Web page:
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Educational Animaniacs Songs

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Part of the fun of '90s cartoon Animaniacs was the music. Each episode featured an original score. Some of them were just for fun, but many taught lessons. Here, six great—and educational—tunes from the show.

The Presidents

Sung to the tune of "The William Tell Overture," this song names all the presidents up to Bill Clinton, who was in office at the time of production.

Nations of the World

Name every country on the globe while singing to the tune of the "Mexican Hat Dance."

Wakko's America

To this day, I still hum this song—to the tune of "Turkey in the Straw"—when I need to recall one of the state capitals.

Yakko's Universe

Learn about your place in the world with this song about the universe.

The Senses

Education on the five senses.

Multiplication Song

Double-digit multiplication gets a little easier with this song.

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Happy Birthday, Alex Trebek!
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Today, everyone's favorite game show host turns 76 years old. Let's celebrate!

ON SESAME STREET

In 2006, Trebek played “Special of the Day” with Telly.

ON CARD SHARKS

In 1980, the tables were turned, and Trebek found himself the contestant on this episode of Card Sharks. The “tell me about yourself” portion of the program doesn’t go so smoothly, but he’s pretty good at the game itself.

THROWING PEOPLE IN THE POOL

In this sketch for the 40th Annual Daytime Emmy Awards, Trebek throws a waiter in a pool. The takeaway is clear: Don’t phrase things in the form of a question when you’re talking to the Jeopardy! host.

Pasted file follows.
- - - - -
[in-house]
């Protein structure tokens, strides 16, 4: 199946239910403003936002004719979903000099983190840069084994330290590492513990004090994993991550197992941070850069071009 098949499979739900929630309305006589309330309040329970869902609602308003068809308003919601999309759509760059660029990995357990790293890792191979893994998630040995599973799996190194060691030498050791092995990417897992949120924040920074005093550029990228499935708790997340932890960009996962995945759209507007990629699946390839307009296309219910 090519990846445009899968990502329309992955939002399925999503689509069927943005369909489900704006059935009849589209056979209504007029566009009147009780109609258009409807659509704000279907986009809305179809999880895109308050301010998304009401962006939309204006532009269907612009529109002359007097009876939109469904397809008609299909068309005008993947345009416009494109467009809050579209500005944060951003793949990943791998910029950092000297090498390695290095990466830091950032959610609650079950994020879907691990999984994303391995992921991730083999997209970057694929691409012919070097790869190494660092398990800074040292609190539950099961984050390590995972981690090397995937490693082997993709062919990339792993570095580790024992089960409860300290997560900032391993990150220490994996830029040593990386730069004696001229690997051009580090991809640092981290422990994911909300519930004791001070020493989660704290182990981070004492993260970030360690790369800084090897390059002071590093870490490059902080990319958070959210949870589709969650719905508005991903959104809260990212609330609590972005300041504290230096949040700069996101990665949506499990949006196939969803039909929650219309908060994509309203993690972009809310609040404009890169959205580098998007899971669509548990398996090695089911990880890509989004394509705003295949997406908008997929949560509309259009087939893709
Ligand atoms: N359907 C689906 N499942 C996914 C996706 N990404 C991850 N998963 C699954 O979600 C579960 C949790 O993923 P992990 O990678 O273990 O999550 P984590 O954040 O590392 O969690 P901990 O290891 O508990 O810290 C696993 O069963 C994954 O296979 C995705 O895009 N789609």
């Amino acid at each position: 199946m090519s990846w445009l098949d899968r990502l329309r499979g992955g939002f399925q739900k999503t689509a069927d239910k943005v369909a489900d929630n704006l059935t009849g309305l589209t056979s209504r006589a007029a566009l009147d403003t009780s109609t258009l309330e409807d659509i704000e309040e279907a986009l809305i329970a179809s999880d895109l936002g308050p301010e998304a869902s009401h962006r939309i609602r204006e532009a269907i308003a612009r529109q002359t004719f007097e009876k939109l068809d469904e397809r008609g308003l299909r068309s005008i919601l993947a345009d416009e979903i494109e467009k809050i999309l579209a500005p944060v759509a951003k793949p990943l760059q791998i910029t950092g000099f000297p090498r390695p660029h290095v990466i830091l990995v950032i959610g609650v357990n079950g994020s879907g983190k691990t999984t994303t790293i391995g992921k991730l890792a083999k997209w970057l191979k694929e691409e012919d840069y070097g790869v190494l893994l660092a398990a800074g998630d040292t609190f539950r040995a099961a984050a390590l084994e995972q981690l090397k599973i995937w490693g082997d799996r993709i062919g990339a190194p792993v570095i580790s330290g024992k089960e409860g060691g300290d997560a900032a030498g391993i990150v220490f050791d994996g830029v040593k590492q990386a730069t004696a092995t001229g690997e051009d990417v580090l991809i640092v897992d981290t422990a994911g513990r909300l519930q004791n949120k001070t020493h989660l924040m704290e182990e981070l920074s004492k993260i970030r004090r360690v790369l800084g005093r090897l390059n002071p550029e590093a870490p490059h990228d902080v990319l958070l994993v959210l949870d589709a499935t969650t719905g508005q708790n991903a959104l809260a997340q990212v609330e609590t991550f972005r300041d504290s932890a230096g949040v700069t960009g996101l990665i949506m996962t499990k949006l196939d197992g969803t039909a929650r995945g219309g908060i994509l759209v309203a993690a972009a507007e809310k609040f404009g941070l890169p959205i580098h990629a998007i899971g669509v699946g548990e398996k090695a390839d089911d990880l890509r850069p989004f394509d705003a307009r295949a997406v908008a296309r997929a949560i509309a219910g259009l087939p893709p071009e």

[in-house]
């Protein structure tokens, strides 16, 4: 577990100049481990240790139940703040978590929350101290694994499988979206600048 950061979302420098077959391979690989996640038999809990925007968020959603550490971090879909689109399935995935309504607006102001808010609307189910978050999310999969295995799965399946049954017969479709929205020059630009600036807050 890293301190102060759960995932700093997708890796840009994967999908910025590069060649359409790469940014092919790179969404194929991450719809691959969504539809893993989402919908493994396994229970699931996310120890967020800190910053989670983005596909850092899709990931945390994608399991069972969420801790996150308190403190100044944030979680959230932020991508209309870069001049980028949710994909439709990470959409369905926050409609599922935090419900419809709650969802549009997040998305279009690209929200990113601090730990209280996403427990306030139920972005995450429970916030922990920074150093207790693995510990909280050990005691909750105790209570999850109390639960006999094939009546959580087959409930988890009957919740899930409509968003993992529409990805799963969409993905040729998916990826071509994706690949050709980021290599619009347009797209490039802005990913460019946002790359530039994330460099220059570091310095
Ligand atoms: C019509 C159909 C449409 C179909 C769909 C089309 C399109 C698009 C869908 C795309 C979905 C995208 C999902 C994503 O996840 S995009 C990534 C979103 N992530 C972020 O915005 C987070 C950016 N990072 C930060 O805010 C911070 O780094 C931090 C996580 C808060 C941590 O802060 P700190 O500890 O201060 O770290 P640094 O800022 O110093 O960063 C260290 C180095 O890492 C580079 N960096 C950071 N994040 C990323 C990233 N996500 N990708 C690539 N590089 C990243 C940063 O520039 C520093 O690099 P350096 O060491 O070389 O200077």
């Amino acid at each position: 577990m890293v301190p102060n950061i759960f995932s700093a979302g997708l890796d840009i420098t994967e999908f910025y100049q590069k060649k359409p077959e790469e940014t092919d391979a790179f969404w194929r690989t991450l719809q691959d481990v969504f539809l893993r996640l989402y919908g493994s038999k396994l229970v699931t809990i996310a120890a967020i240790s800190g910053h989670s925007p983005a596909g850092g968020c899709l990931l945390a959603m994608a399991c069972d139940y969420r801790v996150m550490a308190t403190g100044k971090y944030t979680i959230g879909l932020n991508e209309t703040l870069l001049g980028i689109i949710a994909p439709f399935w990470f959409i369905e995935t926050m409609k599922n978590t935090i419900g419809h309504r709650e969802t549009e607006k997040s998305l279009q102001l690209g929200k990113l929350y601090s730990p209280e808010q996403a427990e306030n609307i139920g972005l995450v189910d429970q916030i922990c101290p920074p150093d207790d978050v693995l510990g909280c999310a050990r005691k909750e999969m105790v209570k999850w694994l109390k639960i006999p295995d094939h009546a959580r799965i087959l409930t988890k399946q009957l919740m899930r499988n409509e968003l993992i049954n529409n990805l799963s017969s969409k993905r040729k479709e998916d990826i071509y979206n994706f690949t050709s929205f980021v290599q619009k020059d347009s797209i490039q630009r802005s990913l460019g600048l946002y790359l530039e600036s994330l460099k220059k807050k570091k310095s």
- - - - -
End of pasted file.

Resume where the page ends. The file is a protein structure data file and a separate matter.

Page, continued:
TREBEK ON NASA

And how the agency’s work with other companies helps all of us, not just astronauts.

HOSTING WHEEL OF FORTUNE

Happy April Fool's Day 1997! (Pat Sajak hosted Jeopardy that night.)

ALEX, AUTOTUNED

MC TREBEK IN THE HIZZOUSE

That was the actual name of the category.

AND JUST WHEN YOU THOUGHT IT COULDN'T GET ANY WEIRDER...

Behold “Sexiest Potpourri Ever.”

LAST BUT NOT LEAST...

You didn’t think we’d leave without posting one of these, did you?

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Covers of "Me and Bobby McGee"
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On this day in 1970, Janis Joplin died of a heroin overdose at the age of 27. The singer-songwriter was known as "The Queen of Psychedelic Soul." Here, we remember Joplin with covers of her only number-one hit, "Me and Bobby McGee." Joplin's version of the song, originally written by Kris Kristofferson and Fred Foster, topped the charts after her death, making the song the second posthumous number-one single in U.S. chart history.

Johnny Cash

Pink

Willie Nelson

Dolly Parton

James Last

Jerry Lee Lewis

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